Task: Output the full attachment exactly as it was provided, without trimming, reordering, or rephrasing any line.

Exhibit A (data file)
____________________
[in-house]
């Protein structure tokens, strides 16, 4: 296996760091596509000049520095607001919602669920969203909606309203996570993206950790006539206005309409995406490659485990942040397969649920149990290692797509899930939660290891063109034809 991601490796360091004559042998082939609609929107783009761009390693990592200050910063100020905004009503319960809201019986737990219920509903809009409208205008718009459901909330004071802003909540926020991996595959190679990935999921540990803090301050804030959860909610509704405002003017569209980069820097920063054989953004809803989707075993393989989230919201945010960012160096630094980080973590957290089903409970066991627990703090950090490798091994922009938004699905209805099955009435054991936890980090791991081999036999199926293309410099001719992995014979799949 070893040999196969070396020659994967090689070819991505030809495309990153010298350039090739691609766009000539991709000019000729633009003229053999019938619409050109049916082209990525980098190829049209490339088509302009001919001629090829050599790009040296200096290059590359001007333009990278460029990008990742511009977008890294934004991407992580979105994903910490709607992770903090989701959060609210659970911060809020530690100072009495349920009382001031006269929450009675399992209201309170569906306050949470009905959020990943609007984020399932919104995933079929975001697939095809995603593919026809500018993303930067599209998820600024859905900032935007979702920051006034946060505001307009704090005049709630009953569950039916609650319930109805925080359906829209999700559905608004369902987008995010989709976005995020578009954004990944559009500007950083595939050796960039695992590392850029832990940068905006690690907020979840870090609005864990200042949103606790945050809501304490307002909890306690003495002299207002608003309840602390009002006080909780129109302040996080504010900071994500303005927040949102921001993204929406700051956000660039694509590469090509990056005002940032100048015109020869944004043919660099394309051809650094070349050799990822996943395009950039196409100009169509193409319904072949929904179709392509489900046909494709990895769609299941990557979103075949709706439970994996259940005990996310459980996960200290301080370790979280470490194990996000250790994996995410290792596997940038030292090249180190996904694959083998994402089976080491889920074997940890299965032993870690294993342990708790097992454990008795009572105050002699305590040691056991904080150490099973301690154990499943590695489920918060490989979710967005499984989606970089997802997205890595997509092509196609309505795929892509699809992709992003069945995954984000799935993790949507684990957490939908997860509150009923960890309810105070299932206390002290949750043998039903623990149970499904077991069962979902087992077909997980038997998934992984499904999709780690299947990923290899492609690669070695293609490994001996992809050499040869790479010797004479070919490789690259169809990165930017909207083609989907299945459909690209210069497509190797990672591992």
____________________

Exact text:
[in-house]
């Protein structure tokens, strides 16, 4: 296996760091596509000049520095607001919602669920969203909606309203996570993206950790006539206005309409995406490659485990942040397969649920149990290692797509899930939660290891063109034809 991601490796360091004559042998082939609609929107783009761009390693990592200050910063100020905004009503319960809201019986737990219920509903809009409208205008718009459901909330004071802003909540926020991996595959190679990935999921540990803090301050804030959860909610509704405002003017569209980069820097920063054989953004809803989707075993393989989230919201945010960012160096630094980080973590957290089903409970066991627990703090950090490798091994922009938004699905209805099955009435054991936890980090791991081999036999199926293309410099001719992995014979799949 070893040999196969070396020659994967090689070819991505030809495309990153010298350039090739691609766009000539991709000019000729633009003229053999019938619409050109049916082209990525980098190829049209490339088509302009001919001629090829050599790009040296200096290059590359001007333009990278460029990008990742511009977008890294934004991407992580979105994903910490709607992770903090989701959060609210659970911060809020530690100072009495349920009382001031006269929450009675399992209201309170569906306050949470009905959020990943609007984020399932919104995933079929975001697939095809995603593919026809500018993303930067599209998820600024859905900032935007979702920051006034946060505001307009704090005049709630009953569950039916609650319930109805925080359906829209999700559905608004369902987008995010989709976005995020578009954004990944559009500007950083595939050796960039695992590392850029832990940068905006690690907020979840870090609005864990200042949103606790945050809501304490307002909890306690003495002299207002608003309840602390009002006080909780129109302040996080504010900071994500303005927040949102921001993204929406700051956000660039694509590469090509990056005002940032100048015109020869944004043919660099394309051809650094070349050799990822996943395009950039196409100009169509193409319904072949929904179709392509489900046909494709990895769609299941990557979103075949709706439970994996259940005990996310459980996960200290301080370790979280470490194990996000250790994996995410290792596997940038030292090249180190996904694959083998994402089976080491889920074997940890299965032993870690294993342990708790097992454990008795009572105050002699305590040691056991904080150490099973301690154990499943590695489920918060490989979710967005499984989606970089997802997205890595997509092509196609309505795929892509699809992709992003069945995954984000799935993790949507684990957490939908997860509150009923960890309810105070299932206390002290949750043998039903623990149970499904077991069962979902087992077909997980038997998934992984499904999709780690299947990923290899492609690669070695293609490994001996992809050499040869790479010797004479070919490789690259169809990165930017909207083609989907299945459909690209210069497509190797990672591992």